Title

A Survey Of The Insect Populations Of Three Different Beaches Along The South Carolina Coast

Author(s)

Tanner Maharrey

School Name

Governor's School for Science and Math

Grade Level

12th Grade

Presentation Topic

Zoology

Presentation Type

Mentored

Mentor

Mentor: Dr. McElroy; Department of Biology, College of Charleston

Abstract

The Texas Horned lizard (Phrynosoma cornutum) is a species that was introduced to the coast of South Carolina in the last few decades, and inhabits dry, semi-arid areas such as the sand dunes located on Edisto Beach, Sullivan’s Island, and Isle of Palms. Little is known about the South Carolina populations other than the fact that they don’t seem to be invasive, or harmful to the local habitats. An important part of locating the origin of this population is identifying what their diets consist of, and that requires knowing what insects are found along the sand dunes. This project proposes that the number of insect species present in a specific habitat will be proportionate to the size of the lizard population in that area. A survey was conducted of the insect population by collection and identification of each species over one summer. These values were then compared to the number of lizards found during the same time period. We found that the number of insect species present was not actually related to the size of the lizard population in that area. This information will be used in accompaniment with another project to determine what the lizards eat by comparing the total insect population to the number of species found in fecal samples collected from the lizards to determine what they eat.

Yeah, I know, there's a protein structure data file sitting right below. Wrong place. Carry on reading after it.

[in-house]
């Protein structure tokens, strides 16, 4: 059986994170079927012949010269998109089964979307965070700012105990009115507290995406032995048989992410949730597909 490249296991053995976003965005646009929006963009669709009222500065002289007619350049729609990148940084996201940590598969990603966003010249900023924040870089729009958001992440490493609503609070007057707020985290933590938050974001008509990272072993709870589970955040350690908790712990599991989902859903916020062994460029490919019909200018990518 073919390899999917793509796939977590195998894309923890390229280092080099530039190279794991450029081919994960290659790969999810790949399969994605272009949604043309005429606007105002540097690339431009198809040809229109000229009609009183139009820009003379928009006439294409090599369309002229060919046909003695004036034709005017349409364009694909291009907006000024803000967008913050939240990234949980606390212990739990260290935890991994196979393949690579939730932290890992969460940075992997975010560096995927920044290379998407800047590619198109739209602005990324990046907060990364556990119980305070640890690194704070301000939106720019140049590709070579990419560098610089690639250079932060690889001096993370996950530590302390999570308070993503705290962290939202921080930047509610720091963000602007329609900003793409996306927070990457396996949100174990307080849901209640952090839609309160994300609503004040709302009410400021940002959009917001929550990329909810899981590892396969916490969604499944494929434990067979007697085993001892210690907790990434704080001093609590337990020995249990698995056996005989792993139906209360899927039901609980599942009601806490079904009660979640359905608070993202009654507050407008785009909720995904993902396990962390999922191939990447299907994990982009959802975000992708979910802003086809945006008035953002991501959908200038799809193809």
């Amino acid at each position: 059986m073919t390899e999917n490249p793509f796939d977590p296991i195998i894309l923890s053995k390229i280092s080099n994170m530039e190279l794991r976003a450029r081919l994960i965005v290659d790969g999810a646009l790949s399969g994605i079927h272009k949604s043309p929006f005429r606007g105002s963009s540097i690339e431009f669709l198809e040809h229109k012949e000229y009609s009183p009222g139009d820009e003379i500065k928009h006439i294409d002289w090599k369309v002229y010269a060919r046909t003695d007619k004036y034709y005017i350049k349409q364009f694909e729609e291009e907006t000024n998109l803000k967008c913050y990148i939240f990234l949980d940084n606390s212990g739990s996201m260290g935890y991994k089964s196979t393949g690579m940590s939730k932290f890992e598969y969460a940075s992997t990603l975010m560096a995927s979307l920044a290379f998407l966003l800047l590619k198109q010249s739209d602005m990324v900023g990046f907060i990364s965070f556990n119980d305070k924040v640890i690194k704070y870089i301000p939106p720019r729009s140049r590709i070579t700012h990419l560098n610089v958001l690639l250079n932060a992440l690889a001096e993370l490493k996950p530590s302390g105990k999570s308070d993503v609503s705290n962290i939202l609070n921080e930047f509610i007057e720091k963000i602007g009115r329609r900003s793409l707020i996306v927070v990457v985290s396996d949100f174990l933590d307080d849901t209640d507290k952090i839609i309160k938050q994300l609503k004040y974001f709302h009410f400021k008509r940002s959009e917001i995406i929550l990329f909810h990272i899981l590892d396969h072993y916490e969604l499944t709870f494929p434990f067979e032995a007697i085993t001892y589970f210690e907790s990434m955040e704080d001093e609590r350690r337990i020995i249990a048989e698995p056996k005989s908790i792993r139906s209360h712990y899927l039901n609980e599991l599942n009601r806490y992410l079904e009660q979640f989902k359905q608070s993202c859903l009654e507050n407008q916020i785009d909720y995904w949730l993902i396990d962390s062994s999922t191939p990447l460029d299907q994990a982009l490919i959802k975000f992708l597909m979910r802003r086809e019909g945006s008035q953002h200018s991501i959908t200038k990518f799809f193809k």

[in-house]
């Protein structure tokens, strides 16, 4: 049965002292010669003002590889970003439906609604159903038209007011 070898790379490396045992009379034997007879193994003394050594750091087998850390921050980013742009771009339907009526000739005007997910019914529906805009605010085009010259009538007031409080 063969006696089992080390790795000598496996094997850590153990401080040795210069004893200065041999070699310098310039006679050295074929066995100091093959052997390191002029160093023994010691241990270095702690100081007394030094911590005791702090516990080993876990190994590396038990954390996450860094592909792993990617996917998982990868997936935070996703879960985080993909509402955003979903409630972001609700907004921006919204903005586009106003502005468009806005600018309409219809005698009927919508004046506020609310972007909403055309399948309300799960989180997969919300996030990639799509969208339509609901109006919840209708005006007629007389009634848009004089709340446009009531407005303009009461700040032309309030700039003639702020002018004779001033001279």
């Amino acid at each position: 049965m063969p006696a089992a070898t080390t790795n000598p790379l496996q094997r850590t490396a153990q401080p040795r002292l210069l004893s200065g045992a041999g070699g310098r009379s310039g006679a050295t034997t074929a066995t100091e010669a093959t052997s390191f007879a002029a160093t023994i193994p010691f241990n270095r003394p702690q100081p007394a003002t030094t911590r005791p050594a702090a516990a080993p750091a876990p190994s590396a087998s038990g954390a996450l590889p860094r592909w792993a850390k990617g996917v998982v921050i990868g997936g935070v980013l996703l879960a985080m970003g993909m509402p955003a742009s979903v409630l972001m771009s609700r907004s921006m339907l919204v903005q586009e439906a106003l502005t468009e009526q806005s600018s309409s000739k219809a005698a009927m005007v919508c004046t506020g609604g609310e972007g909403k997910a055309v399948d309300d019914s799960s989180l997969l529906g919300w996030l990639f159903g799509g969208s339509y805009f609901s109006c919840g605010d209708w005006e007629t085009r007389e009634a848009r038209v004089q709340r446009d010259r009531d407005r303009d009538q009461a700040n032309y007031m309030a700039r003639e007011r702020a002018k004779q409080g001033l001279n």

Location

Kinard 119

Start Date

4-16-2016 10:45 AM

COinS
 
Apr 16th, 10:45 AM

A Survey Of The Insect Populations Of Three Different Beaches Along The South Carolina Coast

Kinard 119

The Texas Horned lizard (Phrynosoma cornutum) is a species that was introduced to the coast of South Carolina in the last few decades, and inhabits dry, semi-arid areas such as the sand dunes located on Edisto Beach, Sullivan’s Island, and Isle of Palms. Little is known about the South Carolina populations other than the fact that they don’t seem to be invasive, or harmful to the local habitats. An important part of locating the origin of this population is identifying what their diets consist of, and that requires knowing what insects are found along the sand dunes. This project proposes that the number of insect species present in a specific habitat will be proportionate to the size of the lizard population in that area. A survey was conducted of the insect population by collection and identification of each species over one summer. These values were then compared to the number of lizards found during the same time period. We found that the number of insect species present was not actually related to the size of the lizard population in that area. This information will be used in accompaniment with another project to determine what the lizards eat by comparing the total insect population to the number of species found in fecal samples collected from the lizards to determine what they eat.